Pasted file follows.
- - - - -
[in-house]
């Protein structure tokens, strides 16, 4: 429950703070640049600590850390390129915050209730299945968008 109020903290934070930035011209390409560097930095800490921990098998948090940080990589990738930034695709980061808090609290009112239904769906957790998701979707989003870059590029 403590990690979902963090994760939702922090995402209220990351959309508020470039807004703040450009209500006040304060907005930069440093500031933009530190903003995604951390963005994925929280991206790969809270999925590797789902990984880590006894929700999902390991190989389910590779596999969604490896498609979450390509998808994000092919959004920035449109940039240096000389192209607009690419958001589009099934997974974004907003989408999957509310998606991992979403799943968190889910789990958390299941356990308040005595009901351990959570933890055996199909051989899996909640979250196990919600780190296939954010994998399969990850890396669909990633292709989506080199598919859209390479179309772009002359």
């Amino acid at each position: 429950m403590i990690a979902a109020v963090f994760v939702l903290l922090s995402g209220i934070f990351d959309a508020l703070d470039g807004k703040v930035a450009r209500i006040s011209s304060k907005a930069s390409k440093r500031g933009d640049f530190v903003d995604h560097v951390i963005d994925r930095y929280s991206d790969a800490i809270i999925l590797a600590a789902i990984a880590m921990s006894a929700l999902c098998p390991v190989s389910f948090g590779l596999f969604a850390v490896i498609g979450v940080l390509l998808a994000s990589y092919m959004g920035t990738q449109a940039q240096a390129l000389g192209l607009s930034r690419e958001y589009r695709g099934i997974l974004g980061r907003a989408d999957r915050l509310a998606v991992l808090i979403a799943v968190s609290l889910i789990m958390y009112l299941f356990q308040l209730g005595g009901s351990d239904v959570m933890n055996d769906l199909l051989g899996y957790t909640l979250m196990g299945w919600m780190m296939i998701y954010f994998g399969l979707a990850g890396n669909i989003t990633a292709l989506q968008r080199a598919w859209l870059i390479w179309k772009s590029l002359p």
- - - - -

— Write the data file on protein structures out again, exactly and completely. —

[in-house]
């Protein structure tokens, strides 16, 4: 429950703070640049600590850390390129915050209730299945968008 109020903290934070930035011209390409560097930095800490921990098998948090940080990589990738930034695709980061808090609290009112239904769906957790998701979707989003870059590029 403590990690979902963090994760939702922090995402209220990351959309508020470039807004703040450009209500006040304060907005930069440093500031933009530190903003995604951390963005994925929280991206790969809270999925590797789902990984880590006894929700999902390991190989389910590779596999969604490896498609979450390509998808994000092919959004920035449109940039240096000389192209607009690419958001589009099934997974974004907003989408999957509310998606991992979403799943968190889910789990958390299941356990308040005595009901351990959570933890055996199909051989899996909640979250196990919600780190296939954010994998399969990850890396669909990633292709989506080199598919859209390479179309772009002359």
């Amino acid at each position: 429950m403590i990690a979902a109020v963090f994760v939702l903290l922090s995402g209220i934070f990351d959309a508020l703070d470039g807004k703040v930035a450009r209500i006040s011209s304060k907005a930069s390409k440093r500031g933009d640049f530190v903003d995604h560097v951390i963005d994925r930095y929280s991206d790969a800490i809270i999925l590797a600590a789902i990984a880590m921990s006894a929700l999902c098998p390991v190989s389910f948090g590779l596999f969604a850390v490896i498609g979450v940080l390509l998808a994000s990589y092919m959004g920035t990738q449109a940039q240096a390129l000389g192209l607009s930034r690419e958001y589009r695709g099934i997974l974004g980061r907003a989408d999957r915050l509310a998606v991992l808090i979403a799943v968190s609290l889910i789990m958390y009112l299941f356990q308040l209730g005595g009901s351990d239904v959570m933890n055996d769906l199909l051989g899996y957790t909640l979250m196990g299945w919600m780190m296939i998701y954010f994998g399969l979707a990850g890396n669909i989003t990633a292709l989506q968008r080199a598919w859209l870059i390479w179309k772009s590029l002359p």